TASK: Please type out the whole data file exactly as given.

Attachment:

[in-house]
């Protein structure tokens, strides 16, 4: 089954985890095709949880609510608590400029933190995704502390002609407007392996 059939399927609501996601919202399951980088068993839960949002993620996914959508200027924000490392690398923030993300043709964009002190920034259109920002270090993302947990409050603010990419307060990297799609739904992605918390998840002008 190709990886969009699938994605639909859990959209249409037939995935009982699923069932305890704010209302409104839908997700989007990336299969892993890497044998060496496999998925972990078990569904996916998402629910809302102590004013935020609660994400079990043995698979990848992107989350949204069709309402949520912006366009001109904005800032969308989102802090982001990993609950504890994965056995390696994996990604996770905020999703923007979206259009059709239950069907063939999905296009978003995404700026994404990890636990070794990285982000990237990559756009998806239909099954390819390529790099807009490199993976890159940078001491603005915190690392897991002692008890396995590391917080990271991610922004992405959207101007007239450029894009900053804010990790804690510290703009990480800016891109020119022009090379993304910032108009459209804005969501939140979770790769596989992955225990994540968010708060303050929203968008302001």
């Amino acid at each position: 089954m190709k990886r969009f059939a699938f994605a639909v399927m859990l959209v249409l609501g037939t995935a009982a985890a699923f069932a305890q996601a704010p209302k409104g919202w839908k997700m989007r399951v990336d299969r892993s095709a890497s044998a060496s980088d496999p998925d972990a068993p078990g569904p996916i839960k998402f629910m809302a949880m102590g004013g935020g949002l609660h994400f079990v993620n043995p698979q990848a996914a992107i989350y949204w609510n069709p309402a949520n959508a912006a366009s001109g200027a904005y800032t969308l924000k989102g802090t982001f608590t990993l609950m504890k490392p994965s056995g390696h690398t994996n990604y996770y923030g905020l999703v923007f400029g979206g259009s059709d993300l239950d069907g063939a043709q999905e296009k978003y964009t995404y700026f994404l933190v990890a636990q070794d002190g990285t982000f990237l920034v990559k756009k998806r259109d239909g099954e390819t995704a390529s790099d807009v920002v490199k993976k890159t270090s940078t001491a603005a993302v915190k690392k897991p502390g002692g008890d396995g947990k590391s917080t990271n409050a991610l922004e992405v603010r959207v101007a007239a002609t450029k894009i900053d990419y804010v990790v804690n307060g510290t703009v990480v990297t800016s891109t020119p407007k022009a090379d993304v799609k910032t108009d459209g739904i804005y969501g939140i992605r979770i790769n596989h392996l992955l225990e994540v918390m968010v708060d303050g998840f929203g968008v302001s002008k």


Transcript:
[in-house]
């Protein structure tokens, strides 16, 4: 089954985890095709949880609510608590400029933190995704502390002609407007392996 059939399927609501996601919202399951980088068993839960949002993620996914959508200027924000490392690398923030993300043709964009002190920034259109920002270090993302947990409050603010990419307060990297799609739904992605918390998840002008 190709990886969009699938994605639909859990959209249409037939995935009982699923069932305890704010209302409104839908997700989007990336299969892993890497044998060496496999998925972990078990569904996916998402629910809302102590004013935020609660994400079990043995698979990848992107989350949204069709309402949520912006366009001109904005800032969308989102802090982001990993609950504890994965056995390696994996990604996770905020999703923007979206259009059709239950069907063939999905296009978003995404700026994404990890636990070794990285982000990237990559756009998806239909099954390819390529790099807009490199993976890159940078001491603005915190690392897991002692008890396995590391917080990271991610922004992405959207101007007239450029894009900053804010990790804690510290703009990480800016891109020119022009090379993304910032108009459209804005969501939140979770790769596989992955225990994540968010708060303050929203968008302001």
């Amino acid at each position: 089954m190709k990886r969009f059939a699938f994605a639909v399927m859990l959209v249409l609501g037939t995935a009982a985890a699923f069932a305890q996601a704010p209302k409104g919202w839908k997700m989007r399951v990336d299969r892993s095709a890497s044998a060496s980088d496999p998925d972990a068993p078990g569904p996916i839960k998402f629910m809302a949880m102590g004013g935020g949002l609660h994400f079990v993620n043995p698979q990848a996914a992107i989350y949204w609510n069709p309402a949520n959508a912006a366009s001109g200027a904005y800032t969308l924000k989102g802090t982001f608590t990993l609950m504890k490392p994965s056995g390696h690398t994996n990604y996770y923030g905020l999703v923007f400029g979206g259009s059709d993300l239950d069907g063939a043709q999905e296009k978003y964009t995404y700026f994404l933190v990890a636990q070794d002190g990285t982000f990237l920034v990559k756009k998806r259109d239909g099954e390819t995704a390529s790099d807009v920002v490199k993976k890159t270090s940078t001491a603005a993302v915190k690392k897991p502390g002692g008890d396995g947990k590391s917080t990271n409050a991610l922004e992405v603010r959207v101007a007239a002609t450029k894009i900053d990419y804010v990790v804690n307060g510290t703009v990480v990297t800016s891109t020119p407007k022009a090379d993304v799609k910032t108009d459209g739904i804005y969501g939140i992605r979770i790769n596989h392996l992955l225990e994540v918390m968010v708060d303050g998840f929203g968008v302001s002008k």